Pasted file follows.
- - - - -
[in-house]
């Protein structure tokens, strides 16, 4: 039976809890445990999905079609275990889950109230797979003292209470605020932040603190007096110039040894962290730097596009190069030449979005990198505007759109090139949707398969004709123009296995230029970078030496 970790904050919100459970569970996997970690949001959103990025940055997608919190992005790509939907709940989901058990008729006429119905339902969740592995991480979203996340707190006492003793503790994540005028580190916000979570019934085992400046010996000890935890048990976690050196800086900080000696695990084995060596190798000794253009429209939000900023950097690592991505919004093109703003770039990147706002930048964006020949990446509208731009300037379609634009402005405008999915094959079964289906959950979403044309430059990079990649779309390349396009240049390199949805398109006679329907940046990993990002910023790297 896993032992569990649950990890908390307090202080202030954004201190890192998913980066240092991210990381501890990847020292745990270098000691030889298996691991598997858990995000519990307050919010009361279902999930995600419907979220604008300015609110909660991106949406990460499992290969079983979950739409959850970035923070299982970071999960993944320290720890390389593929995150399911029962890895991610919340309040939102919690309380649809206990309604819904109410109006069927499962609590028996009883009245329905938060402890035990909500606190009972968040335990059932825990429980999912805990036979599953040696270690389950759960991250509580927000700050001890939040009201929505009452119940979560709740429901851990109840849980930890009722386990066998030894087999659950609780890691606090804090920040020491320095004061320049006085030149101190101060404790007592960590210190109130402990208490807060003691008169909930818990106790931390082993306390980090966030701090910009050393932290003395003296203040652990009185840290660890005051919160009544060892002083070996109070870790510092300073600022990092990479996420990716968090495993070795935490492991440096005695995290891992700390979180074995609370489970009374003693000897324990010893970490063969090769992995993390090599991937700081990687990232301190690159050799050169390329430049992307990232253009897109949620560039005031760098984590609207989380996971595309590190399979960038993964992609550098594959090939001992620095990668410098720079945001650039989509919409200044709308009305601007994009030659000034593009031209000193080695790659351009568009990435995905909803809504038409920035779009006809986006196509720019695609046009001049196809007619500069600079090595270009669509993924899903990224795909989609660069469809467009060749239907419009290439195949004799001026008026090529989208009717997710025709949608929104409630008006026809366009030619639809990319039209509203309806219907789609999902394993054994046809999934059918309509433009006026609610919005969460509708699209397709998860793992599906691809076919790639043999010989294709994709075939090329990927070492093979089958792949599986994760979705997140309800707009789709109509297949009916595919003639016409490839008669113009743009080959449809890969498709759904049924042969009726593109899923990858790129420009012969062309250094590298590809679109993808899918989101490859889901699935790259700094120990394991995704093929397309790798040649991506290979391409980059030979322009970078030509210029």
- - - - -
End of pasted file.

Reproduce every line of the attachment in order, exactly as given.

[in-house]
């Protein structure tokens, strides 16, 4: 039976809890445990999905079609275990889950109230797979003292209470605020932040603190007096110039040894962290730097596009190069030449979005990198505007759109090139949707398969004709123009296995230029970078030496 970790904050919100459970569970996997970690949001959103990025940055997608919190992005790509939907709940989901058990008729006429119905339902969740592995991480979203996340707190006492003793503790994540005028580190916000979570019934085992400046010996000890935890048990976690050196800086900080000696695990084995060596190798000794253009429209939000900023950097690592991505919004093109703003770039990147706002930048964006020949990446509208731009300037379609634009402005405008999915094959079964289906959950979403044309430059990079990649779309390349396009240049390199949805398109006679329907940046990993990002910023790297 896993032992569990649950990890908390307090202080202030954004201190890192998913980066240092991210990381501890990847020292745990270098000691030889298996691991598997858990995000519990307050919010009361279902999930995600419907979220604008300015609110909660991106949406990460499992290969079983979950739409959850970035923070299982970071999960993944320290720890390389593929995150399911029962890895991610919340309040939102919690309380649809206990309604819904109410109006069927499962609590028996009883009245329905938060402890035990909500606190009972968040335990059932825990429980999912805990036979599953040696270690389950759960991250509580927000700050001890939040009201929505009452119940979560709740429901851990109840849980930890009722386990066998030894087999659950609780890691606090804090920040020491320095004061320049006085030149101190101060404790007592960590210190109130402990208490807060003691008169909930818990106790931390082993306390980090966030701090910009050393932290003395003296203040652990009185840290660890005051919160009544060892002083070996109070870790510092300073600022990092990479996420990716968090495993070795935490492991440096005695995290891992700390979180074995609370489970009374003693000897324990010893970490063969090769992995993390090599991937700081990687990232301190690159050799050169390329430049992307990232253009897109949620560039005031760098984590609207989380996971595309590190399979960038993964992609550098594959090939001992620095990668410098720079945001650039989509919409200044709308009305601007994009030659000034593009031209000193080695790659351009568009990435995905909803809504038409920035779009006809986006196509720019695609046009001049196809007619500069600079090595270009669509993924899903990224795909989609660069469809467009060749239907419009290439195949004799001026008026090529989208009717997710025709949608929104409630008006026809366009030619639809990319039209509203309806219907789609999902394993054994046809999934059918309509433009006026609610919005969460509708699209397709998860793992599906691809076919790639043999010989294709994709075939090329990927070492093979089958792949599986994760979705997140309800707009789709109509297949009916595919003639016409490839008669113009743009080959449809890969498709759904049924042969009726593109899923990858790129420009012969062309250094590298590809679109993808899918989101490859889901699935790259700094120990394991995704093929397309790798040649991506290979391409980059030979322009970078030509210029």